The decision to structure the sale of your business as an asset sale or a stock sale has many considerations. It can be complicated because buyers generally prefer asset sales, whereas sellers prefer stock sales. Other factors including the company structure and industry can influence the decision. While the vast majority of business sales under $500,000 are asset sales, we will provide you with preliminary information regarding both types of deal structures. We recommend consulting with legal and accounting professionals to determine what is best for you.
An asset sale is the purchase of individual assets and liabilities of a company, such as equipment, licenses, inventory, etc. In this case, the seller retains possession of the legal entity. Asset sales generally do not include the company’s cash and long-term debt (referred to as a “cash-free, debt-free transaction”). This structure also typically includes net working capital in the sale. Asset sales are often less complicated from a securities law perspective because involved parties are not normally required to comply with state and federal regulations.
Asset sales generally generate higher taxes for sellers because tangible assets can be subject to ordinary tax rates. Additionally, for C-corporations, the seller faces double taxation. The corporation is taxed upon selling the assets to the buyer, which is followed by the sellers being taxed again when the proceeds transfer out of the corporation.
As allowed by the IRS, asset sales allow buyers to “step-up” the company’s depreciable basis in its assets. A buyer can then gain additional tax benefits through allocating a higher value for assets that depreciate quickly (like equipment) and allocating lower values on assets that amortize slowly (like goodwill). This reduction in taxes can provide much needed cash flow early in the new company’s life. Buyers also prefer asset sales because it is easier for them to avoid inheriting potential liabilities, especially contingent liabilities in the form of product liability, contract disputes, or employee lawsuits.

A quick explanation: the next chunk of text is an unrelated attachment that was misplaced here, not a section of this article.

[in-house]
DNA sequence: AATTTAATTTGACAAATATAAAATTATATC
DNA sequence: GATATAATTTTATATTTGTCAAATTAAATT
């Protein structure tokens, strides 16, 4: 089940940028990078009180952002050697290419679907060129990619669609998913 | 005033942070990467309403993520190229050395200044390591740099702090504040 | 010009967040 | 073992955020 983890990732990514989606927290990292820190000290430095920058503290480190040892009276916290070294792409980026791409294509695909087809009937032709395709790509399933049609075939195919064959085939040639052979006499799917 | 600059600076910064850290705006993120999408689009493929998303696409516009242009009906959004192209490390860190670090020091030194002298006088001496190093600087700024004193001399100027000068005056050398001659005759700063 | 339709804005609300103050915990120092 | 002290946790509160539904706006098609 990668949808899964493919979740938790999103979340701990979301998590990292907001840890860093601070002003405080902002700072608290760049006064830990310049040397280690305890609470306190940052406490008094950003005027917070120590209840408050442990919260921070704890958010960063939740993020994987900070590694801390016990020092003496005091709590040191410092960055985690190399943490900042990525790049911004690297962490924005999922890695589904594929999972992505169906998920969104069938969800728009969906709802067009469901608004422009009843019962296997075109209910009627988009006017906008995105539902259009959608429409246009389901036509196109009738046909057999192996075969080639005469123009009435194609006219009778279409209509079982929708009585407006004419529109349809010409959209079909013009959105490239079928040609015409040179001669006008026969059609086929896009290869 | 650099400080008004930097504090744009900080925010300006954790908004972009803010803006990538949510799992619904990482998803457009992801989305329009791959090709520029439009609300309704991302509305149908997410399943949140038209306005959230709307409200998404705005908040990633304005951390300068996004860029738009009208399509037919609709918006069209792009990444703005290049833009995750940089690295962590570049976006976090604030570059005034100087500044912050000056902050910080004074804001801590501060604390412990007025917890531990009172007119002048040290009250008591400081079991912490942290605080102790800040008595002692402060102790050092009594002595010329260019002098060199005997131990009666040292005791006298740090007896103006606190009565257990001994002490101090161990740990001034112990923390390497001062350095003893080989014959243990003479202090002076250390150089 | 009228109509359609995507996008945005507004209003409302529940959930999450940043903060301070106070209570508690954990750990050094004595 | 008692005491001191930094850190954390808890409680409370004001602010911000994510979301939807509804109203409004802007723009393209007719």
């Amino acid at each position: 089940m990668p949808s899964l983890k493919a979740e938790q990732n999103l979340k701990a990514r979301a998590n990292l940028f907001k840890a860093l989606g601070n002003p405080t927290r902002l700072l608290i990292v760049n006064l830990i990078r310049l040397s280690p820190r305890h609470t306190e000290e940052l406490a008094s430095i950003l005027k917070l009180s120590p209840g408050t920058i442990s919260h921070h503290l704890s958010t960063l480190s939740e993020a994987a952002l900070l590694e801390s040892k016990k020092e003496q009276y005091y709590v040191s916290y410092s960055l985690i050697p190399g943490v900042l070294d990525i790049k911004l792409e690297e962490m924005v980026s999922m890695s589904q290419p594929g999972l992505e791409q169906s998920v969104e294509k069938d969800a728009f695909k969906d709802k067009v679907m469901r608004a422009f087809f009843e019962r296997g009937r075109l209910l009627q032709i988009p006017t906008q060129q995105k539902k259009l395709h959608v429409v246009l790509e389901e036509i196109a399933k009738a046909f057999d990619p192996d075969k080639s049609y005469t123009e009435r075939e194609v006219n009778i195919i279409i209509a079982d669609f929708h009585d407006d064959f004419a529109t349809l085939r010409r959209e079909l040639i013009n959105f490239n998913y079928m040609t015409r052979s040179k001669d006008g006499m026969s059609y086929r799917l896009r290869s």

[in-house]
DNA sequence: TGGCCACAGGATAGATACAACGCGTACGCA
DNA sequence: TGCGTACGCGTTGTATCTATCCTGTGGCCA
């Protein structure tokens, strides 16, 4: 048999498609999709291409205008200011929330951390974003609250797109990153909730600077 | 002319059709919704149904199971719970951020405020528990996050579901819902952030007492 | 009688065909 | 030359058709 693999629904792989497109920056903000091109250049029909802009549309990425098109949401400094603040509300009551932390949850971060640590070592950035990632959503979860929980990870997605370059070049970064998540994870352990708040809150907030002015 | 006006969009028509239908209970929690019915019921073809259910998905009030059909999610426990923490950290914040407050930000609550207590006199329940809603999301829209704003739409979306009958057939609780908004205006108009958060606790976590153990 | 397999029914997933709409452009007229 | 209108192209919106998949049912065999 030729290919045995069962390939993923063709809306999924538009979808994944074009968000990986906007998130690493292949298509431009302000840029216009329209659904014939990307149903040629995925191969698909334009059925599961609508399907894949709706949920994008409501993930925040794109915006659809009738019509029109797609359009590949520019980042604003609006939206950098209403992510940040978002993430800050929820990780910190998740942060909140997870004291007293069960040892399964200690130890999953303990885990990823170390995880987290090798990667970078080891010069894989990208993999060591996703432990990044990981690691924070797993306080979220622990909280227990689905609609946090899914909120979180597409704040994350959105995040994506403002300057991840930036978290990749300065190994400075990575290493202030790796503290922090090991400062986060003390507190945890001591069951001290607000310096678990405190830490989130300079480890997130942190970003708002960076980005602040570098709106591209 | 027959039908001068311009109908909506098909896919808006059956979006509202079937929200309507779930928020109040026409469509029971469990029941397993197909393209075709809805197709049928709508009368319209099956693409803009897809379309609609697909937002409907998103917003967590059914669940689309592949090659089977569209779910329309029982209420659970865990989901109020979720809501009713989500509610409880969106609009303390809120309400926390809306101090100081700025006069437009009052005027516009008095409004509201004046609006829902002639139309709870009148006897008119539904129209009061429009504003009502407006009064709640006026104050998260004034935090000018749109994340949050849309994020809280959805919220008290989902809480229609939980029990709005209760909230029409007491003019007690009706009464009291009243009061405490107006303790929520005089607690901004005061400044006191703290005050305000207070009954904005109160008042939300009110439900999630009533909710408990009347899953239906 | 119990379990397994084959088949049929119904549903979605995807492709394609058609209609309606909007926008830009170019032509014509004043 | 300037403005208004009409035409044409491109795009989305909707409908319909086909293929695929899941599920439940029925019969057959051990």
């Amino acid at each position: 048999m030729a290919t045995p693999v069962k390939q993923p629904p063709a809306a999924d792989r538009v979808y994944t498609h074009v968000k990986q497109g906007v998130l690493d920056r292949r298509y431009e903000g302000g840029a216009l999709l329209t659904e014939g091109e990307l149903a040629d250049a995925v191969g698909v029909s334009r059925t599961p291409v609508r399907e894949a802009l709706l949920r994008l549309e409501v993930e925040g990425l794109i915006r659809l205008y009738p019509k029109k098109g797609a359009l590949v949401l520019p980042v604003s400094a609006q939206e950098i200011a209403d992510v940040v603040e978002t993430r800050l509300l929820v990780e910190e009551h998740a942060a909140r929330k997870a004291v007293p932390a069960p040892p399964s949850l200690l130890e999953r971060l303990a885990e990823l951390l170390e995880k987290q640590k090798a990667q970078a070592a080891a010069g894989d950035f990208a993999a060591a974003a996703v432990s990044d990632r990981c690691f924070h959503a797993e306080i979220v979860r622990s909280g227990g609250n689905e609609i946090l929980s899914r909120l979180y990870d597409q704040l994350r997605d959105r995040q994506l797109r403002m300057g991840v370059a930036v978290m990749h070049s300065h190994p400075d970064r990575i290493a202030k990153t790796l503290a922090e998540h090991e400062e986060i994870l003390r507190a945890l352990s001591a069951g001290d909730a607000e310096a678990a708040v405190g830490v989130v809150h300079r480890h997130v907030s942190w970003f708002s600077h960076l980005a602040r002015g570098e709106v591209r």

A stock sale on the other hand is a structure whereby the buyer purchases the selling shareholders’ stock, thus obtaining ownership of the legal entity. Keep in mind that sole proprietorships, partnerships, and limited liability companies do not have stock and therefore cannot be sold through a stock sale. This information is relevant for the sale of C-corporations and S-corporations.
The basis of the assets (book value) at the time of sale sets the depreciation basis for the new owner. Because of this, buyers are not able to re-depreciate certain assets through a stepped-up basis. The decreased depreciation may result in higher taxes for the company. Buyers may be accepting more risk through an stock sale because they are vulnerable to forthcoming contingent liabilities, which could take the form of lawsuits, environmental concerns, employee disputes, and so on. These potential liabilities can be mitigated in the stock purchase agreement through representations and warranties and indemnifications.
Stock sales are often advisable for companies that have large numbers of copyrights or patents because the corporation, not the owner, retains ownership. Also, in the case of companies that are dependent on a few large vendors or customers, a stock sale may mitigate the risk of losing their contracts.
Sellers typically prefer stock sales because the proceeds from the sale are taxed at a lower capital gains rate, and in the case of C-corporations, the corporate level taxes are bypassed. Sellers are also better shielded from future liabilities, including product liability claims, contract claims, and so on, depending on how the purchase agreement is structured.
Disclaimer: This is not intended to be legal or tax advice. Every transaction is unique and we recommend consulting professional attorneys and accountants to find the optimal structure.